Stop YouTube for taking down YouTubers with 'Kid-Friendly Content'

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Katie Mealey started this petition to YouTube and

YouTube is about to embark on its most significant changes to kids videos yet. Google's massive online video site is re-engineering how it treats clips for children following last week's record $170 million penalty for violating kids' data privacy: YouTube pledged to disable comments, notifications and personalized ads on all videos directed at children. And its machine learning will police YouTube's sprawling catalog to keep kids videos in line, the company said. 

One problem: YouTube's machine learning was supposed to be suspending comments on videos featuring young minors already. It hasn't.

Comment-enabled videos prominently depicting young kids are still easy to find on YouTube. A single YouTube search for one kids-focused subject -- "pretend play" -- returned more than 100 videos with comments enabled, all prominently featuring infants, preschoolers and other children young enough to still have their baby teeth. 

After CNET contacted YouTube with a list of these videos, comments were disabled on nearly half of them. 

"We invest significantly in the teams and technologies that allow us to provide minors and families the best protection possible," YouTube spokeswoman Ivy Choi said. "We've suspended comments on hundreds of millions of videos featuring minors in risky situations and implemented a classifier that helps us remove two times the number of violative comments. We continue to disable comments on hundreds of thousands of videos a day and improve our classifiers."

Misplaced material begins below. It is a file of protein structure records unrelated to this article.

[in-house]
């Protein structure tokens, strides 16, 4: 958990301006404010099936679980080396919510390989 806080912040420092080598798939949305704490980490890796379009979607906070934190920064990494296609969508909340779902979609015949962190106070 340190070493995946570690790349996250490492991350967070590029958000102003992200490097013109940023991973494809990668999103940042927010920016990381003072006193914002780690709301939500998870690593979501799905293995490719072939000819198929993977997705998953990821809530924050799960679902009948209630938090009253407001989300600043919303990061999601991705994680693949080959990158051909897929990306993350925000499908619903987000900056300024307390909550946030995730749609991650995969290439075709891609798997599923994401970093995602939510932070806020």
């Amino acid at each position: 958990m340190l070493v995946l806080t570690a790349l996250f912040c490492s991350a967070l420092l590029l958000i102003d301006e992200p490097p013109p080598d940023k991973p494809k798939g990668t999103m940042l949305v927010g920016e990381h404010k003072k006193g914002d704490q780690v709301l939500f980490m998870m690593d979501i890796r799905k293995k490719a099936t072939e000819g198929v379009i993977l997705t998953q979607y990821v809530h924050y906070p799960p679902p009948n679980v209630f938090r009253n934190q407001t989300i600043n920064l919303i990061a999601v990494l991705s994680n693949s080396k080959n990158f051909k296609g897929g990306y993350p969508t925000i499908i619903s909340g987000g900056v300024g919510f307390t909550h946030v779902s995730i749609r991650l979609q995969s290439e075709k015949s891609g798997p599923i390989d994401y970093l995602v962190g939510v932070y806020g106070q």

YouTube is the world's biggest online video source, with 2 billion monthly users -- so big, in fact, it's the world's top source for kids videos too. Kids content is one of its most-watched categories, but YouTube has come under fire for a range of scandals involving children. That $170 million penalty addressed the data YouTube collects on kids without parents' consent. But YouTube has also faced scandals involving videos of child abuse and exploitation and nightmarish content in its YouTube Kids app, pitched as a kid-safe zone. 

YouTube's difficulty managing children's content is only one problem in a parade that the Google-owned site has faced in the last few years, including claims it allows hate speech to proliferate, spreads conspiracy theories and discriminates against some creators. Google's one of the big tech companies facing increasing questions about the power it wields, with the Justice Department kicking off an antitrust investigation into big tech.

In February, YouTube said it would disable comments on videos with young kids following an outcry over a ring of softcore pedophilia. Some videos featuring young children included comments with predatory links. Clicking on the links would transport viewers to other moments in YouTube videos with a minor in a sexually suggestive position. And once you fall in that rabbit hole, YouTube's recommendation algorithm appeared to feed you more of the same.  

So YouTube said it would suspend comments on videos featuring minors who were 13 and younger, as well as on videos featuring older minors who could be at risk of attracting predatory behavior. The changes would take place "over the next few months," YouTube said then. YouTube would make an exception for "a small number of channels that actively moderate their comments and take additional steps to protect children," the company said at the time.